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Corus Teesside – a light on the horizon?

Fantastic news – Gordon Brown is to try and add the muscle of the state to the efforts of resurrecting a deal for the doomed Corus steel plant on Teesside.

Oh no, all you economic Darwinians might think, yet more state interference and state funds aimed at propping up an inefficient business that should be allowed to go the wall, from whence shall emerge from the ashes of the moribund blast furnace the fertile new shoots of industry and innovation.

Which, quite frankly, is unfeeling nonsense.

Naturally, this does not stop people from arguing it. With the standard condescension often perceptible in the mouths of those haughty types seeking to comfort embattled industrial communities, it has been suggested that there may in fact be a silver lining – a new low-carbon industrial landscape, that can flourish and lead the region away from all that stinky old-fashioned work and toward lovely new green technologies. ‘Chin up comrade, see this as an opportunity. You can retrain, it will only take a couple of years. You can claim welfare or work in the local supermarket for £5-something an hour in the meantime. And who needs a holiday or a car anyway? Pride and self-worth be damned, this is business, and you must embrace the future.’

Which, I suspect, is little comfort to many. Told just before Christmas that your job is under threat, that the industry that has provided succour and identity to your family and your community for generations, that pays the bills and puts food on the table, and for which stable employment there is little immediate alternative – in the midst of all this, the thought of a Guardianista seeking to provide comfort with the thought that, just down the road, they are testing roll-up computer display screens… well, I can only imagine what many of the responses might be.

Of course, this is far from suggesting any such future is undesirable. New industry and technology should of course be developed, alongside the traditional strengths of the region, but any transition toward it must occur organically, not as the upside of a scorched earth approach that breaks the will and dignity of whole communities forced into the trap of welfare or menial employment in the meanwhile.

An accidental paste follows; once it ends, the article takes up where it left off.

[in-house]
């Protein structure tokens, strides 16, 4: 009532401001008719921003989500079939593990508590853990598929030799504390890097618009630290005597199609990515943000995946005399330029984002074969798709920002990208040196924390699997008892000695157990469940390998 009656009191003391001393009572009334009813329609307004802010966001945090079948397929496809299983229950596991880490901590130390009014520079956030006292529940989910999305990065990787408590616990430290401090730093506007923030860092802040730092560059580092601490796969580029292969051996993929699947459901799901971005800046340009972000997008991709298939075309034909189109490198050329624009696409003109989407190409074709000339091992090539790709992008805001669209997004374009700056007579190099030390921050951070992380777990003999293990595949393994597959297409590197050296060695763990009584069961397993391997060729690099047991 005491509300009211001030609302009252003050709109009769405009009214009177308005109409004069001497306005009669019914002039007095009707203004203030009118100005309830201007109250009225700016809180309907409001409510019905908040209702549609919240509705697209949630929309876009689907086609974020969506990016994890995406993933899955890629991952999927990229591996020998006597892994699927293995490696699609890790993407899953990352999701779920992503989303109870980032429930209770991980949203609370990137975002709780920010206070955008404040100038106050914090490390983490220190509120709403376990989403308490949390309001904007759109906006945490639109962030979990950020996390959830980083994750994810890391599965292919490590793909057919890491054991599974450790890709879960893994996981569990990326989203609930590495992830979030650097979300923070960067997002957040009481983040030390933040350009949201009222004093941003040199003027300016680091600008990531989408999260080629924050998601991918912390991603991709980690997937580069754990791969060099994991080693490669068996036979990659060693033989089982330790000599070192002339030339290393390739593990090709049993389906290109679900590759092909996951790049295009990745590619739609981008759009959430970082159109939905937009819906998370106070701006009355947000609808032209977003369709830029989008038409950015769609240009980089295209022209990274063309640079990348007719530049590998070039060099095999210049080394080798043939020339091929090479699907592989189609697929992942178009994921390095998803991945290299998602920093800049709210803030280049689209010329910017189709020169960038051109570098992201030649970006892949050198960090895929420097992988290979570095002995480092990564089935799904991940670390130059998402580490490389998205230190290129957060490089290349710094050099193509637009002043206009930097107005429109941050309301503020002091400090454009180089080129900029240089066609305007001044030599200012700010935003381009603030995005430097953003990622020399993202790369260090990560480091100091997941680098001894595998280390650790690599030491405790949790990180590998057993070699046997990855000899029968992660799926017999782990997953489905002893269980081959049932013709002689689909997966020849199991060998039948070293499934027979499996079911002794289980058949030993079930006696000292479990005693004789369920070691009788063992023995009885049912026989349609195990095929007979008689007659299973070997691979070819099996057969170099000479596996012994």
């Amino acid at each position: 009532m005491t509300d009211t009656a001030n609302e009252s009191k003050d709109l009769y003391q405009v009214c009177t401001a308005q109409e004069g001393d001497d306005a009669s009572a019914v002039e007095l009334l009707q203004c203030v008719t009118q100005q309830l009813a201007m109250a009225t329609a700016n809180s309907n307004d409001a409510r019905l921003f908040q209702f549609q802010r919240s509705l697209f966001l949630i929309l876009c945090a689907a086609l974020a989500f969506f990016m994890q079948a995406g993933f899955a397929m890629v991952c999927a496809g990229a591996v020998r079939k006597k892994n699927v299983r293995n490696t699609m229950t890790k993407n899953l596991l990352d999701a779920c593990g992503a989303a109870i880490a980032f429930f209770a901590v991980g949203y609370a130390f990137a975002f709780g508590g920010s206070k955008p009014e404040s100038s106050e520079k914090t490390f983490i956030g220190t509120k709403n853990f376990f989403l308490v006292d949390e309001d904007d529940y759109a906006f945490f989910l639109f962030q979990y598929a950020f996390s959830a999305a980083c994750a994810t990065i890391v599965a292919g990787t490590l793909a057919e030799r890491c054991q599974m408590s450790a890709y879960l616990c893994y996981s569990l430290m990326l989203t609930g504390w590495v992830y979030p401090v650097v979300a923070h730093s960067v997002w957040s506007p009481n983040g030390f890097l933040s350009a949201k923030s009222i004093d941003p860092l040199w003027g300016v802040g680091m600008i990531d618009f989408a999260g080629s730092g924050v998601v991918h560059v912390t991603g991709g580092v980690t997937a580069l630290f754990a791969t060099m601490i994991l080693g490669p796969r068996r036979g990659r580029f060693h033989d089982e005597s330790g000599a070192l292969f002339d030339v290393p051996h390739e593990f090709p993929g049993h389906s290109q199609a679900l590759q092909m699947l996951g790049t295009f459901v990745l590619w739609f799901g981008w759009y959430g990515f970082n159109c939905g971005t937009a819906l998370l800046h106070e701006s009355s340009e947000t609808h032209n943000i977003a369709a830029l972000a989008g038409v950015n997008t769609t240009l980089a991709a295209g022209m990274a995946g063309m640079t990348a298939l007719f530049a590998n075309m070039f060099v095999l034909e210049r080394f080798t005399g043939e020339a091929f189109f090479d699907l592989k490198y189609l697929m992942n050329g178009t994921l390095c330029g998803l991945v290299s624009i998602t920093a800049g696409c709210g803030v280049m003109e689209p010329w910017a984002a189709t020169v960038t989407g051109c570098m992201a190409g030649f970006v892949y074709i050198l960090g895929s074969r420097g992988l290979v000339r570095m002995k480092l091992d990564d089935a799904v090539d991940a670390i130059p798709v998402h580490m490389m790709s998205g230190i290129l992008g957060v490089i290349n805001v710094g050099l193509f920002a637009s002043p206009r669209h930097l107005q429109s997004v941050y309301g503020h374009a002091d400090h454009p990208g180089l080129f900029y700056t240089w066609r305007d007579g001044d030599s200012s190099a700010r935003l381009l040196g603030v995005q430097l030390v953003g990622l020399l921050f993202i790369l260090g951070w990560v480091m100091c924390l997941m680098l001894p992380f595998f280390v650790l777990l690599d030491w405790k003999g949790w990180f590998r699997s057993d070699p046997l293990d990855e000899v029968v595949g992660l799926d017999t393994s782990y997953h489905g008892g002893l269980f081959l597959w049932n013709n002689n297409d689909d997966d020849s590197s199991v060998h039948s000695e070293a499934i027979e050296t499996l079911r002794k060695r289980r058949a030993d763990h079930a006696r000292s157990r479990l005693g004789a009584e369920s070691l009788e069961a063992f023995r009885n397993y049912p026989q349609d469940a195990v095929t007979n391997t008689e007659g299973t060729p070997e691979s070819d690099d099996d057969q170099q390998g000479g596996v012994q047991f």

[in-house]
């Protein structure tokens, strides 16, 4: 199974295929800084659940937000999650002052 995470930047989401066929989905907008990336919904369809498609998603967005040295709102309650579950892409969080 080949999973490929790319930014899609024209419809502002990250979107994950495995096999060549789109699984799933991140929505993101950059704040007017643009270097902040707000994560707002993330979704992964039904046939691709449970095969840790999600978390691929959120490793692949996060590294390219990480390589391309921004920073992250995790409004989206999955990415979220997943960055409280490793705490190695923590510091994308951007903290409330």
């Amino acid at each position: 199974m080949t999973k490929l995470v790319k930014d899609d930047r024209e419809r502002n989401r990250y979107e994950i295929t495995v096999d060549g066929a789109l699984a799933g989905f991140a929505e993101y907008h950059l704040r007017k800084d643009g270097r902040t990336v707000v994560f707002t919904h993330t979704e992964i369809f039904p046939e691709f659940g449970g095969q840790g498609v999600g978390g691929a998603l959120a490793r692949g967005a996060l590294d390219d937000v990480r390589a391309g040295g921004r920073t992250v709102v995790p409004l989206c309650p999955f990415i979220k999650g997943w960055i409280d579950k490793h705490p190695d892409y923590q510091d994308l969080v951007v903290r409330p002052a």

Anyway, I digress. The thing that leaves a bitter taste in the mouth, and which undermines the neo-liberal argument, is that the wound is self-inflicted, and for this reason I think Mr Brown is absolutely right to pledge governmental support in bringing back to the bargaining table those who walked off with such indecent haste a few months ago.

For you see, according to Christopher Booker (and, being no expert in these things, I shall have to take his account on trust), the idea that the Corus plant is no longer commercially viable, that falling demand has made it something of a white elephant, is complete codswallop. Just as redundancy notices are being served to its workers, so are its owners, the Indian firm TaTa, building a new plant in the Netherlands, whilst simultaneously looking to more than double its steel production back in India over the next three years.

For Booker, the reason for all this lies in the carbon credit scheme, which, when the game is played correctly, will help net TaTa some shiny new steel plants as well as reimbursing them for their new carbon-friendly output to the tune of £1.2 billion or so. As such, Corus Teesside is on its knees, sacrificed as a pawn in a game of carbon trading that has nothing to do with production and everything to do with fraud-ridden ‘climate markets’.

For which reason, the government should of course step in. Having forced British industry to lie prostrate at the feet of the climate lobby, it would seem there is an imperative for the government to then support it through the consequences of the treaties and commitments it has chosen to sign up to. To do anything less would be a failure to protect its people; promises of a brighter, greener future will gain no traction in the dim gloom of a foreboding present.

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